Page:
Solar cells

Building Smarter Windows

  • By Burcu Ozden
  • 21 February 2018

Paul Leu and his student Sajad Haghanifar, a PhD candidate, developed a new type of glass 1,000 times thinner than a human hair which could potentially used as solar panels for smart windows.

While the solar energy industry is expanding — at an average annual rate of 68 percent from 2006 to 2016, according to the Solar Energy Industries Association — solar panels and solar cells still have an efficiency issue.

Paul Leu said, " Any light that is not being absorbed by your solar cell is decreasing the efficiency of your solar panel," and added “Anything you can do to increase your efficiency is good.”

Leu said that the new glass they developed has advantagous of scattering light energy at different angles, giving the light that does bounce off a better chance to be trapped and converted into useable energy

He added, “With these nanostructures, you can get the reflection rate close to zero.” 

Paul Leu Recieves NSF-CAREER Award for his Work on Flexible Metals

  • By Aude Marjolin
  • 27 January 2016

PQI faculty Paul W. Leu is the recipient of the National Science Foundation Faculty Early Career Development (CAREER) award, a prestigious award for junior faculty who exemplify outstanding research, teaching, and their integration. The five-year, $500,000 award will support research into the manipulation of metals at the micro- and nanoscale to develop thin yet flexible crystalline silicon for high efficiency, low cost solar cells.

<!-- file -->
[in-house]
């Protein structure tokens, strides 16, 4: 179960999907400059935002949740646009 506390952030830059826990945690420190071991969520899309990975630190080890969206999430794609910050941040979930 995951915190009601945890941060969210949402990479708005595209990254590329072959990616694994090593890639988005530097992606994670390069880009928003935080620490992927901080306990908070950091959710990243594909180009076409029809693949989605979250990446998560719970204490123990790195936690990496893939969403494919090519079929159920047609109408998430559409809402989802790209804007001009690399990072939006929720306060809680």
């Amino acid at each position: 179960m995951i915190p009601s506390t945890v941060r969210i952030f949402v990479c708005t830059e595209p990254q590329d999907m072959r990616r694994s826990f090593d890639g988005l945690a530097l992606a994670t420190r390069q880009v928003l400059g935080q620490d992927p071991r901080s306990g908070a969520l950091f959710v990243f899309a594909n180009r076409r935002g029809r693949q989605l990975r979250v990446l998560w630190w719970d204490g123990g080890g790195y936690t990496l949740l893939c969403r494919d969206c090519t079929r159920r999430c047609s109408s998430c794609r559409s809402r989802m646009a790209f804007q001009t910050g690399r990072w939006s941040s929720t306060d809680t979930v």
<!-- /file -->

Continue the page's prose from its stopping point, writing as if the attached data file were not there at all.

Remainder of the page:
Paul Leu and Kevin Chen Awarded NSF Grant to Develop Improved Solar Cell Manufacturing

  • By Aude Marjolin
  • 14 August 2013

PQI faculty Paul W. Leu and Kevin P. Chen were awarded a $107,498 Early-concept Grants for Exploratory Research (EAGER grant) to develop a new process for the scalable laser manufacturing of more efficient solar cells. 

"We're exploring new structures, called photonic crystals, that are at the wavelength scale or smaller to better trap light within the absorbing region of the solar cell," Dr. Leu explains.

Jung-Kun Lee Awarded NSF Grant for Solar Cell Research

  • By Aude Marjolin
  • 6 July 2012

Jung-Kun Lee has received a National Science Foundation grant for his research into solar cell energy conversion. The grant, Solid State Dye Sensitized Solar Cells Using Tunable Surface Plasmons of Core-Shell Particles, is $290,724 over three years.  

The objectives of this research are to develop a fundamental understanding the physical interactions among surface plasmons, solar light modulation, and carrier/exciton generation, and to design the novel plasmonic particles (i.e. metal nanoshell) that enhance light absorption capacity of solid dye sensitized solar cells.